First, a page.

A jugalbandi of patience
One of India's foremost architect teams, Brinda Somaya and Nandini Somaya Sampat say without patience, heritage conservation is impossible. The pair preps for a global conference of women in design that Mumbai will host
In their sparse but tasteful Ballard Estate office, Brinda Somaya and Nandini Somaya Sampat are discussing patience. The mother and daughter team at the helm of Somaya & Kalappa Consultants (SNK) would be more prone, we imagine inaccurately, to deliberate on competition. But they speak of waiting for the right time, attention to detail, and continued hope in the face of urban despair.
They are basking in the mirth of a prestigious win at the UNESCO Asia-Pacific Awards in Penang this October. But the Award of Distinction for the restoration of The Vikram Sarabhai Library, Indian Institute of Management, Ahmedabad, has come after "failure" at convincing the top bosses at earlier competitions that were marked by a belief against saving old structures. "Mum and I are constantly arguing in favour of saving sites. In two-three competitions we participated in, all we wanted was an opportunity to turn things around," says Nandini, director at SNK. And so, this win is significant because it is an affirmation that some clients get it right. "And this is IIM-Ahmedabad! The alumni hold positions of great importance. We are excited that the conservation approach may spread," says Brinda, principal architect and founder. The restoration was undertaken in July 2016 and completed in December 2018.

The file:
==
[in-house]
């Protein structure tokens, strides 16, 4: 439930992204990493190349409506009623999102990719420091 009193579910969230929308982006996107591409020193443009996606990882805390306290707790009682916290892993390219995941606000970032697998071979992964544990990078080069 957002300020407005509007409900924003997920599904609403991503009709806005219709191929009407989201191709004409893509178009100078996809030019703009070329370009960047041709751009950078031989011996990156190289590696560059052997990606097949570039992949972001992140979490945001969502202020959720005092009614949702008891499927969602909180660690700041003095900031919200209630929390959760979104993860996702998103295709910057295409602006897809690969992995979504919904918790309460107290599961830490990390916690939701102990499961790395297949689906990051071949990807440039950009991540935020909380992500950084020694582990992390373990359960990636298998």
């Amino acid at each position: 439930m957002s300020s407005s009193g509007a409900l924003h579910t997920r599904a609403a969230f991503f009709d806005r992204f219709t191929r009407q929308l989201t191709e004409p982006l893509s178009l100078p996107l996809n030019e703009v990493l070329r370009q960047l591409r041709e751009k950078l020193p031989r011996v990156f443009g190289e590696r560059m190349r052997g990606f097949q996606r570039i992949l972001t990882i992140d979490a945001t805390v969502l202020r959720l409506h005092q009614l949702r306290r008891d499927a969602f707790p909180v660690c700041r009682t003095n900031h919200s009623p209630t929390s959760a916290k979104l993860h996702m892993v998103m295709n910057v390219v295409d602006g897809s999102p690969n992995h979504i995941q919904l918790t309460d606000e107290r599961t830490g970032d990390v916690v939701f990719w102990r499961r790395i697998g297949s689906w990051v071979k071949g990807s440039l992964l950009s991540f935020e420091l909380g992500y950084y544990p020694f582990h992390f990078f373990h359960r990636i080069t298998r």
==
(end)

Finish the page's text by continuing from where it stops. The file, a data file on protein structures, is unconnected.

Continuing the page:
A A bust of Dr Vikram Sarabhai
Built in 1974 by one of the 20th century's most influential architects, American Louis Kahn, the IIM-A campus is disorienting in its labrynthine majesticity. The library with a built up area of 4,580 sqm, fronts the Louis Kahn Plaza Court, and like the rest of the structures, was beaten by rain and sun exposure, and the use of porous local bricks.
Homeyar Goiporia, vice-president, SNK, and senior architect Ritika Jharia, speak of the intensive study the project demanded of their team. "Kahn used local material, and the bricks were hand-modelled with blunt edges. This was a challenge, and they had high salt content," says Jharia. "Even the chemical components of the bricks along with their physical properties had to be matched and achieved," adds Goiporia. "We had to be as honest as we could to the original structure and space."
If the new library today respects Kahn's attention to barrier-free spaces, but with renewed opportunity for interactive and collaborative segments, it's thanks to this team.
In the restored library inside the IIM-A campus, it was important to create smaller meeting spaces that could be used for more than just reading
The proposal dossier for the restoration bid took two months to finalise. "Often, we'd receive a query from the jury that required a 1,000-word reply. It felt like working on a mini PhD!" Brinda laughs about a competition that was announced in 2014 by IIM-A. That UNESCO for the first time is recognising work in India done for a 20th century modern architectural site, makes this special.